So, as a creature that casts invisibility also makes invisible anything that carries, I would say that those particles become invisble too, as they are something material and not a pure spell effect. This is, you are creating a thing that causes (indirectly) the loss of invisibility (in the same fashion that flour does), and not a magical effect that causes (directly) that invisible creatures become visible (and which would require a saving throw).
Talking about balance, I think Glitterdust is enough powerful to be cautious when assigning effects.


Also see this thread
The Dungeonscape manual from 3.5 was great for designing traps as encounters.


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Rogue: "I check for traps in the wole corridor, for 20 rounds every square"
DM: "OK, you notice some kind of blur in the air. It's like a faint red light that forms a moving repetitive pattern, once you look at it for some seconds".
Rogue: "What the . is that? Can the wizard see it?"
Wizard: "And I want to detect magic on it. And can I check for spellcraft? "
DM: "You almost couldn't see it, but with the detect magic spell you can see the patterns clearly. The spellcraft check tells you that it's not properly a spell, but a subtle method of detection that is created by a magic device. Please roll for Knowledge Arcana." ... "You remember to have seen this pattern before. It was used by the wizard xyz to sign in some of their writings. He had a
great knowledge of the human mind. Rogue, you are sure this is the trigger of some kind of magical trap".
Rogue: "Well, then i try to disable it"
DM: "Have you got any idea of how to do that?"
Rogue: "No, just want to use Disable device, my character should know".
DM: "Sad, it could have granted you a bonus to the check. As you begin to use some little pieces of mirrors from your thieves tools to do some kind of interruption in the light, you begin to notice a strange fear and to exhude a cold sweat. The patterns are whirling around you. If someone attracted enough time the attention of those patterns (passing a will check against fear), you could disable them easier (this is it would lower the trap DC, but if you fail that person would be subject to the trap effect too). "
Fighter: "I will help him, I've got a good will bonus to fear".
Cleric: "I'll bless the fighter".


Ilja:
Persistent Spell is a great feat, too, but it's in the advanced book and we don't use it except for a few things. Anyway, using persistent is more efficient than using heighten, as the increase in chances of affecting the target goes roughly from 5% to 25%: for the "cost" of two spell levels, you get an increase of 1 to 5 in the DC, while heighten increases the DC by 1 for every spell level. Persistent gets the best results in efficiency when the initial probability of affecting the target is about 50%, and the worst when that probability is very low or very high.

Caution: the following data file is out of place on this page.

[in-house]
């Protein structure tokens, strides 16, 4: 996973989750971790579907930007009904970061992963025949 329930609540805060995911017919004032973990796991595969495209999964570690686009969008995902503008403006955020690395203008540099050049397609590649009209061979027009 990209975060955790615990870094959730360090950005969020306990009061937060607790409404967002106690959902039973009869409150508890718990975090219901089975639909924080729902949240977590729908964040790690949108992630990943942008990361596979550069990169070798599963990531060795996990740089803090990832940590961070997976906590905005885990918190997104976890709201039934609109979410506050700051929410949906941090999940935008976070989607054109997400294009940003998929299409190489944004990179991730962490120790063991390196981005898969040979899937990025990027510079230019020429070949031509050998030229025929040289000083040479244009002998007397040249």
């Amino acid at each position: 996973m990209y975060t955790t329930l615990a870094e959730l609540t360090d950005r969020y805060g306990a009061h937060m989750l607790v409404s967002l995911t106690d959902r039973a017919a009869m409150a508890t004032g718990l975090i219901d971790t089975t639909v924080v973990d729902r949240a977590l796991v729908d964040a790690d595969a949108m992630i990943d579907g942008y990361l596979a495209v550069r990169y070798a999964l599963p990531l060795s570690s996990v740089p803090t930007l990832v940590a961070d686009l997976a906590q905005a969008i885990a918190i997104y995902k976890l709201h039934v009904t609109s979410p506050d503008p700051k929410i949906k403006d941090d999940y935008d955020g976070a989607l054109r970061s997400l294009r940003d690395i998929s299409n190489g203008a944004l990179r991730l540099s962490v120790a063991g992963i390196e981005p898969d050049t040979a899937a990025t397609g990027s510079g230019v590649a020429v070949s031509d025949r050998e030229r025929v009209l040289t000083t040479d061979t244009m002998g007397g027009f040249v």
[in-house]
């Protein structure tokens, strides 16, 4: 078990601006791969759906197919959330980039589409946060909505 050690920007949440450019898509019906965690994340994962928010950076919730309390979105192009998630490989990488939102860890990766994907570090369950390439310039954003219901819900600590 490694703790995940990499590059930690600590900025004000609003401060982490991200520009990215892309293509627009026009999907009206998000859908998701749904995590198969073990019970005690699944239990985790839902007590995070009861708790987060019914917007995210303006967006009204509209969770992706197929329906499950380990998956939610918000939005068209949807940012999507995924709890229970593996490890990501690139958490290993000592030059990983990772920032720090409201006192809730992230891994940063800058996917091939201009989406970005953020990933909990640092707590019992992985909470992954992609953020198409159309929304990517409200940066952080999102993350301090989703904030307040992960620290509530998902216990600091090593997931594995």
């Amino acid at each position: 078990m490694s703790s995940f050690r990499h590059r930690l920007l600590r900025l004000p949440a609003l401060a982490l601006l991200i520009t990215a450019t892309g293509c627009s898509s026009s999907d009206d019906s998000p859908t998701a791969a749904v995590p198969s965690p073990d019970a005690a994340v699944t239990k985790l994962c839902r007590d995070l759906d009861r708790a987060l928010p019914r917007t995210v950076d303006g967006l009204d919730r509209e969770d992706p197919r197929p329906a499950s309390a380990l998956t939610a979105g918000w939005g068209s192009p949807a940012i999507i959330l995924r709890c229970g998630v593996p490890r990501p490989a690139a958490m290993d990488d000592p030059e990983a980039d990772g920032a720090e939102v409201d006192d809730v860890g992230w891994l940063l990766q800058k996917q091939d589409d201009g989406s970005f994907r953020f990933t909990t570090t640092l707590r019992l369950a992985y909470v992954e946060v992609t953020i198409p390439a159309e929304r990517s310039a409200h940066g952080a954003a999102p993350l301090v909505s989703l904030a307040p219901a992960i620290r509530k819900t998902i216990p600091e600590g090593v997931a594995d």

Let's take a 16th level sorcerer (I use 16th because that's where most APs end), with CHA 24 (+7 bonus). A CR 16 creature's average saves go from 14 (bad saves) to 19 (good saves). If the sorcerer is lucky or wise and targets the bad save, his chances of affecting it go from 15% (spell level 1) to 50% (level 8). Using persistent spell, it increases the chances by 13% (spell level 1) to 24% (level 6), for a total of 28% to 64%. But if he uses heighten, he can increase the chances to 50%, and the the original spell level doesn't matter.

From these numbers we see that persistent is more efficient and even more effective in some cases.

Now let's see what happens when a sorcerer targets the good save or the creature is of a greater CR (save bonus 19). The initial chances of affecting the target go from 5% to 25%. Using Persistent increases the chances only by 5% if the spell is level 1st to 4th (to 10%), and by 13% (to 28%) if the spell is 6th level. Heighten can increase the chances of any spell to 25%.

From these other numbers we see that persistant may be less efficient and less effective than heighten.

So final thoughts:
Persistant is better if you are fighting enemies of relative low CR, or/and you target the bad save often, or you have really high modifiers to spell DCs. It's not really good for low level spells, so forget ray of enfeeblement. That is, your range of "right" spells is limited. It usually is quite efficient, and if you manage to apply to spells 2 levels lower than your highest spell level, it is more effective. So while you are leveling up, you have to choose new spells that are adequate (and sometimes there will not be the spells you want a those levels).

Heighten is better when you are fighting enemies of relative high CR or/and you don't know which the bad saves are. It is good for the whole range of spells you have, so it is more versatile as you can choose a 1st level spell if it's the right one for that situation. As you level up, you don't really have to change many of the spells you rely on.

PD: Persistant should be better as a whole for the bard, who's got less spells than the sorcerer (so he shouldn't be wasting them), can't heighten to a so higher level, and has good chances via knowledges and abilities to target the bad save.